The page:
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    A point about technology: two competing technologies arose to replace the ancient matchlock musket. The wheelock was the technological marvel of its time and much superior to the matchlock...and about ten times as costly. The flintlock cost only about twice as much as the matchlock...and was roughly about two thirds as good as the wheelock. Result: the wheelock was used only by the rich aristocrats of the time as a high class hunting gun, while the flintlock was used for a century as the standard arm of the armies of the day.

    And, of course, there is the story of the Tiger Two versus the T-34 and the Sherman....
     
  7. parsifal

    parsifal Well-Known Member

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    Not necessarily. The british during the flklands weree generally outgunned and out-technologied, but they won because the Argentinians were basically poorly trained conscripts. The quality of the man is just as (if not moereso) important as technology. Moreover, the last war actually proved that technology (in the military sense) does not in itself win wars. You need the doctrine and the training to use that advantage. Case in point....the Russians got clobbered in the war even when armed with the T-34. Later they were still armed with the T-34, against German tanks far more capable than the early war stuff, but managed to defeat the germans nevertheless. One of the contributing reasons for that was the increasing profiency of the Russians at tank warfare.
     
  8. Burmese Bandit

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    Oh yes...!

    Napoleon: "The morale is as to the physical as three is to one".

    And, of course, there is the poetic description of USA's Gorgeous George on morale...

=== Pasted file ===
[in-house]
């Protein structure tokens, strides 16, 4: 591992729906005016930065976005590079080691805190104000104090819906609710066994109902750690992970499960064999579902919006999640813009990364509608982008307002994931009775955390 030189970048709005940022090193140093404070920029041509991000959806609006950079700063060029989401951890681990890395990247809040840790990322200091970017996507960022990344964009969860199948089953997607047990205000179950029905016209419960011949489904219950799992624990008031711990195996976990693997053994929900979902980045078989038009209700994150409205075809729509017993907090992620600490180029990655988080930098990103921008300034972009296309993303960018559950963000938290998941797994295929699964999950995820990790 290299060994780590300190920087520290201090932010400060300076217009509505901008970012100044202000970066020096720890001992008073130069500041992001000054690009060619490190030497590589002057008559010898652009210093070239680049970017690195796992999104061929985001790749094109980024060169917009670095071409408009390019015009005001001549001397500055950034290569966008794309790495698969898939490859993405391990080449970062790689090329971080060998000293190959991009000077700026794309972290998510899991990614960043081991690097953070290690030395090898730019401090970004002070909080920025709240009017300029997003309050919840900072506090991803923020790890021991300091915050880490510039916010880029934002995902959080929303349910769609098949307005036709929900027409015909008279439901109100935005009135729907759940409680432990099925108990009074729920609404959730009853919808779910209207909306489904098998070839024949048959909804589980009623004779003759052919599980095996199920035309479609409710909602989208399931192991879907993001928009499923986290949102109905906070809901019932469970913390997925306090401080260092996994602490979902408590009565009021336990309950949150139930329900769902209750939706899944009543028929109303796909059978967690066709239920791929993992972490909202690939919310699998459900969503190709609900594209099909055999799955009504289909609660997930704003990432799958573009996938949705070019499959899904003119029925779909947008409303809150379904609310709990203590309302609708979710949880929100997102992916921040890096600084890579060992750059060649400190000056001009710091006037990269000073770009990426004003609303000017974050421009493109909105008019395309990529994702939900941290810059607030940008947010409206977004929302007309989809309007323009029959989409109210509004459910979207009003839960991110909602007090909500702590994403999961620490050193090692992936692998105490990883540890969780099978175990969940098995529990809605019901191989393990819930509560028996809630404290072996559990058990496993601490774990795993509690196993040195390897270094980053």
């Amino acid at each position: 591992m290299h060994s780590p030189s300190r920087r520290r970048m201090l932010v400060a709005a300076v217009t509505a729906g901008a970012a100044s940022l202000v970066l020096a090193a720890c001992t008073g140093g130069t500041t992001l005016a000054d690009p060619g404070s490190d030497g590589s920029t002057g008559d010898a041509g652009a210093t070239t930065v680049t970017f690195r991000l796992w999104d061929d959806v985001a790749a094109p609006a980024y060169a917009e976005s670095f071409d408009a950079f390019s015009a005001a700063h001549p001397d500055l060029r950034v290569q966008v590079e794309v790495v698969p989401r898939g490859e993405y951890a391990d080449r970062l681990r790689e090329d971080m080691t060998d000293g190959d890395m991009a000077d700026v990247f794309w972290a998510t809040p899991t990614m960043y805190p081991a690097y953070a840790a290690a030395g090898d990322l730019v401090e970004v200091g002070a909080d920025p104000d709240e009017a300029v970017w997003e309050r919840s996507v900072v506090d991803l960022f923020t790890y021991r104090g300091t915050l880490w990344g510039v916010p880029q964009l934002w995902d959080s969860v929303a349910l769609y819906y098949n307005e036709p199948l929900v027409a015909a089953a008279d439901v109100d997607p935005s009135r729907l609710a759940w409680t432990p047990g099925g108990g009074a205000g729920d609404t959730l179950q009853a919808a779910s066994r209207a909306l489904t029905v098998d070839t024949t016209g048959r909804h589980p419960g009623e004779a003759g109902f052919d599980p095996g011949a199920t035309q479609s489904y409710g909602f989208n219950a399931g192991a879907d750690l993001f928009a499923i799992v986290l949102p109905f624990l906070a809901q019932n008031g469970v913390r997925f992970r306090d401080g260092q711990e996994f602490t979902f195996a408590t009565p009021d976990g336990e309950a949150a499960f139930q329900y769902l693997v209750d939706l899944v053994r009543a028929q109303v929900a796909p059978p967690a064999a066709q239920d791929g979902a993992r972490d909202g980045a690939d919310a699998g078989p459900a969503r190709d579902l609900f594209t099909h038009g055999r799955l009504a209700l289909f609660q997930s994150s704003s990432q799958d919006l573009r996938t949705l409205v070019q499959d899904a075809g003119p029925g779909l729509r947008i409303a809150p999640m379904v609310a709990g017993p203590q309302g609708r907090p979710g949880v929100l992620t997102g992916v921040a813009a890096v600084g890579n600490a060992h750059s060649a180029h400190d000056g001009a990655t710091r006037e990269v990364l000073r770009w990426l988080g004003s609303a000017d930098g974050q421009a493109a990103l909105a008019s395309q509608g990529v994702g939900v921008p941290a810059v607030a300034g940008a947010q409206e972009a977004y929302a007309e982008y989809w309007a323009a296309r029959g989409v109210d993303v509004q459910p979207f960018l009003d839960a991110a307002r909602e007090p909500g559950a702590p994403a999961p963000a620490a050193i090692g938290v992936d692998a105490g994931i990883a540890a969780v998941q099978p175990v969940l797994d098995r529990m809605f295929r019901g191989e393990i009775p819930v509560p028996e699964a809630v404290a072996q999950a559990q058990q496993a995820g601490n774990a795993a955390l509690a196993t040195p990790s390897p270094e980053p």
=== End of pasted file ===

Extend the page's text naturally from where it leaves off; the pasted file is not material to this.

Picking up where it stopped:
9. The Basket

    The Basket Well-Known Member

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    The T-34 was a very good tank. It was quality which could also be quantity.

    The fact that the welding was nasty doesn't take away from the good points of the design.

    The Germans paid for thier quality by having fewer numbers and the Panther wasn't that reliable either!

    The Falklands was even tech wise...

    The English Longbow was a battle winning weapon...proof that technology can win battles.

    If the RAF had Gladiators rather than Spitfires during 1940 then that would have been my ass. See...tech is what the game is.
     
  10. Burmese Bandit

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    Ahem, to Basket, from the country where the longbow originated: may I suggest you read up on that excellent weapon. It was not technology that made the longbow so deadly - all the countries of the time could build longbows - it was SKILL. It took ten (I kid you not!) TEN years of training to produce the AVERAGE longbowman, and the real experts needed 12-15 years to be deadeye shots. No other country in Europe at the time had that reservoir of skilled longbowmen.

    And when youths in England began to tire of shooting longbows, and turned to a newfangled game called...GOLF...one of the edicts of the English (yup, then he was English, not British) King of the time was that golf be banned...

    Quick OT quiz: Which English King was he?
     
  11. parsifal

    parsifal Well-Known Member